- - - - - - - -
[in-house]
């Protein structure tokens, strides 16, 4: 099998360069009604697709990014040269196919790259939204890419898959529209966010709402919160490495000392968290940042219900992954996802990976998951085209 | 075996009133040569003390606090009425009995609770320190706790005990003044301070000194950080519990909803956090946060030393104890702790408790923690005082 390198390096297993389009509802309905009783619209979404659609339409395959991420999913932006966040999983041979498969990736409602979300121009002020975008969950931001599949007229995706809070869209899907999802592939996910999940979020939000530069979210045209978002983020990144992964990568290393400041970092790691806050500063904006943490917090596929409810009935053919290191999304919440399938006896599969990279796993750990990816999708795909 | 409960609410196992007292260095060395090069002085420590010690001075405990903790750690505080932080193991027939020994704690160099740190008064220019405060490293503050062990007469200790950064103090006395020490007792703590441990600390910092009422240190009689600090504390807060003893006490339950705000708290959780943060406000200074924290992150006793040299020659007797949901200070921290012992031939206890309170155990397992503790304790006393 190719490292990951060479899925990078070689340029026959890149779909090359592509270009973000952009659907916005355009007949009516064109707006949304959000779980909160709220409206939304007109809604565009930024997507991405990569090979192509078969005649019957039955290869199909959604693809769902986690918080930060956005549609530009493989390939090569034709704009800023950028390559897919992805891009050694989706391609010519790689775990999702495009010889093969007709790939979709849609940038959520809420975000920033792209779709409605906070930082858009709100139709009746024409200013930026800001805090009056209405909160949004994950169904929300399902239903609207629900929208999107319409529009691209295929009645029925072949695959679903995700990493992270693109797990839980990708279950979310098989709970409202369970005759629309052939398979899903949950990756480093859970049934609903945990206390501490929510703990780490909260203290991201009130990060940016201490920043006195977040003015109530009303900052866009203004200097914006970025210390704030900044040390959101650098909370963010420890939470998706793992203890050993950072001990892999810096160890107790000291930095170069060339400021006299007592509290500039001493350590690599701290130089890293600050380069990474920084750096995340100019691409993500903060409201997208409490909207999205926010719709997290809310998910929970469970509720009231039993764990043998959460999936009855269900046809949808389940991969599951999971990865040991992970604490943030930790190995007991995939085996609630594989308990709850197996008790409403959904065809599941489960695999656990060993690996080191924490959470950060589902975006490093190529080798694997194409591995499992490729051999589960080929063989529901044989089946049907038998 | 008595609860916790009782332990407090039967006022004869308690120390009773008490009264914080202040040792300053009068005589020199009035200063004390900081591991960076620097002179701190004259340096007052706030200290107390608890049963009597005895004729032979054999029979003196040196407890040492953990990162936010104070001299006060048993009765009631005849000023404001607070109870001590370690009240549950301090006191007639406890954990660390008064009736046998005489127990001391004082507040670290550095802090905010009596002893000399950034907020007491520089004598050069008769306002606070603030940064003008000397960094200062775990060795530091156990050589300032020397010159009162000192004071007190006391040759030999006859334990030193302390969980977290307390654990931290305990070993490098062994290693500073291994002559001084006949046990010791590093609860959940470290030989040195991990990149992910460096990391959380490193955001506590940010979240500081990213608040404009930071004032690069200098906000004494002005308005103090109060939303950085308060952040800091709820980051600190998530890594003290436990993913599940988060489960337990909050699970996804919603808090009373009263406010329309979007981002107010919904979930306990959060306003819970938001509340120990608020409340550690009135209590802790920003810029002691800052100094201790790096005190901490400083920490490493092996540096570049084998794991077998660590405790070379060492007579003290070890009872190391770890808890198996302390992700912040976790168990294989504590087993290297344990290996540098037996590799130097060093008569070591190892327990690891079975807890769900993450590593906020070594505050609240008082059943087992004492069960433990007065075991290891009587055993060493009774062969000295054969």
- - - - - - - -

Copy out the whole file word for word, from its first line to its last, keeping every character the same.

[in-house]
């Protein structure tokens, strides 16, 4: 099998360069009604697709990014040269196919790259939204890419898959529209966010709402919160490495000392968290940042219900992954996802990976998951085209 | 075996009133040569003390606090009425009995609770320190706790005990003044301070000194950080519990909803956090946060030393104890702790408790923690005082 390198390096297993389009509802309905009783619209979404659609339409395959991420999913932006966040999983041979498969990736409602979300121009002020975008969950931001599949007229995706809070869209899907999802592939996910999940979020939000530069979210045209978002983020990144992964990568290393400041970092790691806050500063904006943490917090596929409810009935053919290191999304919440399938006896599969990279796993750990990816999708795909 | 409960609410196992007292260095060395090069002085420590010690001075405990903790750690505080932080193991027939020994704690160099740190008064220019405060490293503050062990007469200790950064103090006395020490007792703590441990600390910092009422240190009689600090504390807060003893006490339950705000708290959780943060406000200074924290992150006793040299020659007797949901200070921290012992031939206890309170155990397992503790304790006393 190719490292990951060479899925990078070689340029026959890149779909090359592509270009973000952009659907916005355009007949009516064109707006949304959000779980909160709220409206939304007109809604565009930024997507991405990569090979192509078969005649019957039955290869199909959604693809769902986690918080930060956005549609530009493989390939090569034709704009800023950028390559897919992805891009050694989706391609010519790689775990999702495009010889093969007709790939979709849609940038959520809420975000920033792209779709409605906070930082858009709100139709009746024409200013930026800001805090009056209405909160949004994950169904929300399902239903609207629900929208999107319409529009691209295929009645029925072949695959679903995700990493992270693109797990839980990708279950979310098989709970409202369970005759629309052939398979899903949950990756480093859970049934609903945990206390501490929510703990780490909260203290991201009130990060940016201490920043006195977040003015109530009303900052866009203004200097914006970025210390704030900044040390959101650098909370963010420890939470998706793992203890050993950072001990892999810096160890107790000291930095170069060339400021006299007592509290500039001493350590690599701290130089890293600050380069990474920084750096995340100019691409993500903060409201997208409490909207999205926010719709997290809310998910929970469970509720009231039993764990043998959460999936009855269900046809949808389940991969599951999971990865040991992970604490943030930790190995007991995939085996609630594989308990709850197996008790409403959904065809599941489960695999656990060993690996080191924490959470950060589902975006490093190529080798694997194409591995499992490729051999589960080929063989529901044989089946049907038998 | 008595609860916790009782332990407090039967006022004869308690120390009773008490009264914080202040040792300053009068005589020199009035200063004390900081591991960076620097002179701190004259340096007052706030200290107390608890049963009597005895004729032979054999029979003196040196407890040492953990990162936010104070001299006060048993009765009631005849000023404001607070109870001590370690009240549950301090006191007639406890954990660390008064009736046998005489127990001391004082507040670290550095802090905010009596002893000399950034907020007491520089004598050069008769306002606070603030940064003008000397960094200062775990060795530091156990050589300032020397010159009162000192004071007190006391040759030999006859334990030193302390969980977290307390654990931290305990070993490098062994290693500073291994002559001084006949046990010791590093609860959940470290030989040195991990990149992910460096990391959380490193955001506590940010979240500081990213608040404009930071004032690069200098906000004494002005308005103090109060939303950085308060952040800091709820980051600190998530890594003290436990993913599940988060489960337990909050699970996804919603808090009373009263406010329309979007981002107010919904979930306990959060306003819970938001509340120990608020409340550690009135209590802790920003810029002691800052100094201790790096005190901490400083920490490493092996540096570049084998794991077998660590405790070379060492007579003290070890009872190391770890808890198996302390992700912040976790168990294989504590087993290297344990290996540098037996590799130097060093008569070591190892327990690891079975807890769900993450590593906020070594505050609240008082059943087992004492069960433990007065075991290891009587055993060493009774062969000295054969």